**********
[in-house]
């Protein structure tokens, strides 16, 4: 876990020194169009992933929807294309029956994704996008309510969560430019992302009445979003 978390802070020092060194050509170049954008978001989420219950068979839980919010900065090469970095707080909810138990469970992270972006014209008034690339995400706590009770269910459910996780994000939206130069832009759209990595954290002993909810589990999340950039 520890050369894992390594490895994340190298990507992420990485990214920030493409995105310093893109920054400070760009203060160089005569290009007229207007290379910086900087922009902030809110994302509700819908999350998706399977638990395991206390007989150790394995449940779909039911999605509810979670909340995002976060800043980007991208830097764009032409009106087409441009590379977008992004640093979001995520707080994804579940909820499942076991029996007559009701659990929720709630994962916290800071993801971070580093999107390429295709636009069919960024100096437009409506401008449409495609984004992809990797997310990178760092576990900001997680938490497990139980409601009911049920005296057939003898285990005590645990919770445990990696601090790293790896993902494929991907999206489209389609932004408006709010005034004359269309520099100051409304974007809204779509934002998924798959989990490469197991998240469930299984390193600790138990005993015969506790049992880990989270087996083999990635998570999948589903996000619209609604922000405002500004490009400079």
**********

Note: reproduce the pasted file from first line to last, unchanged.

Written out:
[in-house]
């Protein structure tokens, strides 16, 4: 876990020194169009992933929807294309029956994704996008309510969560430019992302009445979003 978390802070020092060194050509170049954008978001989420219950068979839980919010900065090469970095707080909810138990469970992270972006014209008034690339995400706590009770269910459910996780994000939206130069832009759209990595954290002993909810589990999340950039 520890050369894992390594490895994340190298990507992420990485990214920030493409995105310093893109920054400070760009203060160089005569290009007229207007290379910086900087922009902030809110994302509700819908999350998706399977638990395991206390007989150790394995449940779909039911999605509810979670909340995002976060800043980007991208830097764009032409009106087409441009590379977008992004640093979001995520707080994804579940909820499942076991029996007559009701659990929720709630994962916290800071993801971070580093999107390429295709636009069919960024100096437009409506401008449409495609984004992809990797997310990178760092576990900001997680938490497990139980409601009911049920005296057939003898285990005590645990919770445990990696601090790293790896993902494929991907999206489209389609932004408006709010005034004359269309520099100051409304974007809204779509934002998924798959989990490469197991998240469930299984390193600790138990005993015969506790049992880990989270087996083999990635998570999948589903996000619209609604922000405002500004490009400079």